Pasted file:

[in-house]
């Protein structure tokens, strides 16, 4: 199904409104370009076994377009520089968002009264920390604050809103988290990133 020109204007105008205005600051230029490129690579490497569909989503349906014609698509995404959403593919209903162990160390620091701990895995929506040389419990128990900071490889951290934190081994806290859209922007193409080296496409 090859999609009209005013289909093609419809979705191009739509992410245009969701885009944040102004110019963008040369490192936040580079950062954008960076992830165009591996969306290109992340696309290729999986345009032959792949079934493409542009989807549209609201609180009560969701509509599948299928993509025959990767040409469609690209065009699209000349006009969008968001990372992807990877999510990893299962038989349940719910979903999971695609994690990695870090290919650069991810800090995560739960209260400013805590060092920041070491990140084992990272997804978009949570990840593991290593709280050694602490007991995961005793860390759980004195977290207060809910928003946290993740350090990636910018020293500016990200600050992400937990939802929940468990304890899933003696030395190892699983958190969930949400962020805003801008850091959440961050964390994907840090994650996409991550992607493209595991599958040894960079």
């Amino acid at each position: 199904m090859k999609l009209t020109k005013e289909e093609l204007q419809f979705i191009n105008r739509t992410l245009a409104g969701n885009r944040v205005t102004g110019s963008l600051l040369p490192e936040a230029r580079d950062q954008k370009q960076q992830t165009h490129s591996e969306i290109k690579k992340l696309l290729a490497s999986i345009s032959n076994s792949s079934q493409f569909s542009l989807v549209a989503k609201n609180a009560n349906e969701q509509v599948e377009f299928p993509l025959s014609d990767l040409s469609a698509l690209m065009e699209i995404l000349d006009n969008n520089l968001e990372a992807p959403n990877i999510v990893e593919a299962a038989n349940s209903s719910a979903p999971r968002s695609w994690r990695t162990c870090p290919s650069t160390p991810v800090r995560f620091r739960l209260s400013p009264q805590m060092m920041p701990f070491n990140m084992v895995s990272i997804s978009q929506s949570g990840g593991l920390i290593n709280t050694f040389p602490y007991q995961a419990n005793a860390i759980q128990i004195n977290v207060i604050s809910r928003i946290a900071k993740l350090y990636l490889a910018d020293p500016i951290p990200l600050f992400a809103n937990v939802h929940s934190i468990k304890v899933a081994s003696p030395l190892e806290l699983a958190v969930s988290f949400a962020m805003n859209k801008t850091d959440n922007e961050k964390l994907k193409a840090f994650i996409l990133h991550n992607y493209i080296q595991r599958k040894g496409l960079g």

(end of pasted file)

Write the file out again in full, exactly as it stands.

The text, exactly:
[in-house]
């Protein structure tokens, strides 16, 4: 199904409104370009076994377009520089968002009264920390604050809103988290990133 020109204007105008205005600051230029490129690579490497569909989503349906014609698509995404959403593919209903162990160390620091701990895995929506040389419990128990900071490889951290934190081994806290859209922007193409080296496409 090859999609009209005013289909093609419809979705191009739509992410245009969701885009944040102004110019963008040369490192936040580079950062954008960076992830165009591996969306290109992340696309290729999986345009032959792949079934493409542009989807549209609201609180009560969701509509599948299928993509025959990767040409469609690209065009699209000349006009969008968001990372992807990877999510990893299962038989349940719910979903999971695609994690990695870090290919650069991810800090995560739960209260400013805590060092920041070491990140084992990272997804978009949570990840593991290593709280050694602490007991995961005793860390759980004195977290207060809910928003946290993740350090990636910018020293500016990200600050992400937990939802929940468990304890899933003696030395190892699983958190969930949400962020805003801008850091959440961050964390994907840090994650996409991550992607493209595991599958040894960079």
């Amino acid at each position: 199904m090859k999609l009209t020109k005013e289909e093609l204007q419809f979705i191009n105008r739509t992410l245009a409104g969701n885009r944040v205005t102004g110019s963008l600051l040369p490192e936040a230029r580079d950062q954008k370009q960076q992830t165009h490129s591996e969306i290109k690579k992340l696309l290729a490497s999986i345009s032959n076994s792949s079934q493409f569909s542009l989807v549209a989503k609201n609180a009560n349906e969701q509509v599948e377009f299928p993509l025959s014609d990767l040409s469609a698509l690209m065009e699209i995404l000349d006009n969008n520089l968001e990372a992807p959403n990877i999510v990893e593919a299962a038989n349940s209903s719910a979903p999971r968002s695609w994690r990695t162990c870090p290919s650069t160390p991810v800090r995560f620091r739960l209260s400013p009264q805590m060092m920041p701990f070491n990140m084992v895995s990272i997804s978009q929506s949570g990840g593991l920390i290593n709280t050694f040389p602490y007991q995961a419990n005793a860390i759980q128990i004195n977290v207060i604050s809910r928003i946290a900071k993740l350090y990636l490889a910018d020293p500016i951290p990200l600050f992400a809103n937990v939802h929940s934190i468990k304890v899933a081994s003696p030395l190892e806290l699983a958190v969930s988290f949400a962020m805003n859209k801008t850091d959440n922007e961050k964390l994907k193409a840090f994650i996409l990133h991550n992607y493209i080296q595991r599958k040894g496409l960079g």